Jesus also came to the defense of women with whose sexual reputations were called into question (e.g., Luke 7.36-50). While not condoning promiscuity, he did not condemn women who were (thought to be) promiscuous nor turn a blind eye toward the adulterous thoughts and acts of men (note, e.g., Matt. 5.27-30; cf. Mark 9.42-48).
Far from being inconsequential or token, Jesus viewed women as full participants in his mission and in the kingdom of God. Fortunately, Luke, the Gospel ‘which shows
the greatest interest in women in the life and ministry of Jesus’,9 names a number of Jesus’ women followers/disciples, including, Mary Magdalene, Joanna, and Susanna, ‘who provided for [Jesus and the Twelve] out of their resources’ (8.3). Luke also tells Theophilus and those privileged to read over his shoulder about Mary and Martha of Bethany (10.38-42), the former of whom is said to have chosen ‘the better part’ by sitting at the Lord’s feet and listening to what he was saying. Not a few women were also present at the cross, burial, and empty tomb of Jesus. Taken together, the canonical Gospels indicate that the female witnesses of Good Friday and/or Easter Sunday included: Mary Magdalene, Jesus’ mother named Mary, as few as one and as many as three other Mary’s, Salome, Joanna, and the mother of the sons of Zebedee. As it happens, these ‘gospel women’ were the first to learn about and to tell of Jesus’ resurrection from the dead.10 So pivotal and central a role is Mary Magdalene thought to have played in bearing witness to the Twelve regarding the Risen Jesus that she would latterly be depicted as the apostola apostolorum (‘apostle to the apostles’).
9 So Scholer, ‘Women’, 885.
10 See Richard Bauckham, Gospel Women: Studies of the Named Women in the Gospels (Grand Rapids: Eerdmans, 2002). Note also Ben Witherington III, Women in the Ministry of Jesus (Cambridge: Cambridge University Press, 1984). Cf., too, the lesser known volume by Evelyn and Frank Stagg, Woman in the World of Jesus (Philadelphia: Westminster, 1978).
3. ‘Paul and the Eschatological Woman’11
Although Mary was among the first to see the risen Jesus, before too long there would be a number of other eyewitnesses. In addition to the eleven (see, e.g., Matt. 28.16), the seven (note John 21.2), and the two disciples traveling to Emmaus (so Luke 24.13-35), Paul reports in 1 Cor. 15.5-6 that after having appeared to Cephas and the Twelve, Jesus subsequently ‘appeared to more than five hundred adelphoi (lit., “brothers”) at one time, most of whom [were then] still alive, though some [had] died’. It strains against credulity to think that there were no adelphai (‘sisters’) among these five hundred adelphoi. (In fact, in that day adelphoi typically included adelphai.) Thereafter, Paul tells the Corinthians who were contending that the dead are not raised, that the Lord appeared to James (i.e., James the ‘Just’, the ‘brother’ of Jesus), then to all of the ‘apostles’, the precise identity of whom remains a mystery. Then, Christ appeared to the last and least of the apostles; he appeared to Paul (15:7-9).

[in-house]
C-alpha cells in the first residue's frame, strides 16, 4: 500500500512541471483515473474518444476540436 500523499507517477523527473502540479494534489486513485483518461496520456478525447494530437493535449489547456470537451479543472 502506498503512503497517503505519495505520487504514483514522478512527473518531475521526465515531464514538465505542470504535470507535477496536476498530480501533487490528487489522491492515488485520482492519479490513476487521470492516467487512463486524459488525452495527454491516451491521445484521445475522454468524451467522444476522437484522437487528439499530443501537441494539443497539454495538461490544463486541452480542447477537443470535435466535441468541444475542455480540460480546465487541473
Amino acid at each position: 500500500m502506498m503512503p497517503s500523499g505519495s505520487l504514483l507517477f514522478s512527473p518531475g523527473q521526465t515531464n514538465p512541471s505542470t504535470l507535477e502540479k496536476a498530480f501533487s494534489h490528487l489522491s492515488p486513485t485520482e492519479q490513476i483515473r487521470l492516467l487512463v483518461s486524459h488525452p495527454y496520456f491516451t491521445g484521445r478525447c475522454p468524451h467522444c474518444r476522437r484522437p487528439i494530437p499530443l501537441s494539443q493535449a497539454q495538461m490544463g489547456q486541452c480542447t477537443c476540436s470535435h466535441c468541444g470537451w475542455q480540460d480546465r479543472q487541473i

11 For the wording of this subheading, see E. Earle Ellis, Pauline Theology: Ministry and Society (Grand Rapids: Eerdmans, 1989), 53-86.
come when the apostle would take his ministry and message further afield—to Galatia, Asia, Macedonia, Achaia, and even Italy.
The Apostle Paul’s missional and ministerial modus operandi, at least in retrospect as we put various bits of evidence together, appears to have looked something like this. To begin, Paul, who regarded himself grasped of God to take the gospel primarily to previously un-evangelized Gentiles (‘unreached people groups’ as missiologists might now call them), would travel to a given location, typically a population center accessible by land and by sea—the likes of Philippi, Thessalonica, Athens, Corinth, and Ephesus. (As a Christ-follower and minister, Paul would also spend stretches of time in Antioch, Jerusalem, Caesarea, and Rome, all of which were ‘urban locations’. If Jesus was agrarian, Paul, we might say, was cosmopolitan.)